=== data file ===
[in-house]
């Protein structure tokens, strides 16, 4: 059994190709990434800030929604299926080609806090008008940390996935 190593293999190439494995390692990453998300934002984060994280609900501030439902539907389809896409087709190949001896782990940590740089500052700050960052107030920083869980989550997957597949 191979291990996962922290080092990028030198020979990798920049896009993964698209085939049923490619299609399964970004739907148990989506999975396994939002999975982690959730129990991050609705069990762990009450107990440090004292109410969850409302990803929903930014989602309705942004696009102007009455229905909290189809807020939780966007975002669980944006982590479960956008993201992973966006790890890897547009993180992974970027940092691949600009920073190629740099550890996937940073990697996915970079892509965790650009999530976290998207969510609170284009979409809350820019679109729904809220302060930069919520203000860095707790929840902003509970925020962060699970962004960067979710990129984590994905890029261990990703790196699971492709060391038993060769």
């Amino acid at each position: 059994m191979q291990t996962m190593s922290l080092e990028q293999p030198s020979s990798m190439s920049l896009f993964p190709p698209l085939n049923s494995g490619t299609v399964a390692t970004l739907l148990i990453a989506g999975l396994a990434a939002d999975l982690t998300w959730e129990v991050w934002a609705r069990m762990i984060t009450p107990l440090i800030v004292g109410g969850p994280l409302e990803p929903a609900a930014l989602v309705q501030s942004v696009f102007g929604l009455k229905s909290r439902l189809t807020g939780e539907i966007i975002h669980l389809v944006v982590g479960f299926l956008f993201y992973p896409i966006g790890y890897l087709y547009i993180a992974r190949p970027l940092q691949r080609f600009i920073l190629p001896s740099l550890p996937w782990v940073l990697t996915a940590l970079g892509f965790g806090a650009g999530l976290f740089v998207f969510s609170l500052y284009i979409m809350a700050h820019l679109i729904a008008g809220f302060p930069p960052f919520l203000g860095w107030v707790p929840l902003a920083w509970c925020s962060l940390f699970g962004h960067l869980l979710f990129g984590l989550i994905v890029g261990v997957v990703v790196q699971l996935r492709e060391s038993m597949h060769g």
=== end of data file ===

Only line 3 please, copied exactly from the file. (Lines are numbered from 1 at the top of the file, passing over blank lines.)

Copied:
């Amino acid at each position: 059994m191979q291990t996962m190593s922290l080092e990028q293999p030198s020979s990798m190439s920049l896009f993964p190709p698209l085939n049923s494995g490619t299609v399964a390692t970004l739907l148990i990453a989506g999975l396994a990434a939002d999975l982690t998300w959730e129990v991050w934002a609705r069990m762990i984060t009450p107990l440090i800030v004292g109410g969850p994280l409302e990803p929903a609900a930014l989602v309705q501030s942004v696009f102007g929604l009455k229905s909290r439902l189809t807020g939780e539907i966007i975002h669980l389809v944006v982590g479960f299926l956008f993201y992973p896409i966006g790890y890897l087709y547009i993180a992974r190949p970027l940092q691949r080609f600009i920073l190629p001896s740099l550890p996937w782990v940073l990697t996915a940590l970079g892509f965790g806090a650009g999530l976290f740089v998207f969510s609170l500052y284009i979409m809350a700050h820019l679109i729904a008008g809220f302060p930069p960052f919520l203000g860095w107030v707790p929840l902003a920083w509970c925020s962060l940390f699970g962004h960067l869980l979710f990129g984590l989550i994905v890029g261990v997957v990703v790196q699971l996935r492709e060391s038993m597949h060769g």